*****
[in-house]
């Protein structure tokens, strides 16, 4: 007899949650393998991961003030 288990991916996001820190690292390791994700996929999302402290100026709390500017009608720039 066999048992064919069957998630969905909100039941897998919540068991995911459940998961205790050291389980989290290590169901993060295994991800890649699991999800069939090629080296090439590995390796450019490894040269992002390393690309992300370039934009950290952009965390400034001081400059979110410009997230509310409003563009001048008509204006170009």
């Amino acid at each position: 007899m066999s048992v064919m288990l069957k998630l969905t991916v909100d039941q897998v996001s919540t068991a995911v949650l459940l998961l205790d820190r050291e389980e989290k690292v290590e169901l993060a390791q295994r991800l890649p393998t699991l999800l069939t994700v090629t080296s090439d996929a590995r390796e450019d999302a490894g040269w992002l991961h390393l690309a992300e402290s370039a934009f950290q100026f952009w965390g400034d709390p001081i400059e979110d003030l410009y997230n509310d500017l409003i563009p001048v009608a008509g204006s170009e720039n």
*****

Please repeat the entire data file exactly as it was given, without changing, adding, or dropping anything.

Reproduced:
[in-house]
């Protein structure tokens, strides 16, 4: 007899949650393998991961003030 288990991916996001820190690292390791994700996929999302402290100026709390500017009608720039 066999048992064919069957998630969905909100039941897998919540068991995911459940998961205790050291389980989290290590169901993060295994991800890649699991999800069939090629080296090439590995390796450019490894040269992002390393690309992300370039934009950290952009965390400034001081400059979110410009997230509310409003563009001048008509204006170009």
């Amino acid at each position: 007899m066999s048992v064919m288990l069957k998630l969905t991916v909100d039941q897998v996001s919540t068991a995911v949650l459940l998961l205790d820190r050291e389980e989290k690292v290590e169901l993060a390791q295994r991800l890649p393998t699991l999800l069939t994700v090629t080296s090439d996929a590995r390796e450019d999302a490894g040269w992002l991961h390393l690309a992300e402290s370039a934009f950290q100026f952009w965390g400034d709390p001081i400059e979110d003030l410009y997230n509310d500017l409003i563009p001048v009608a008509g204006s170009e720039n």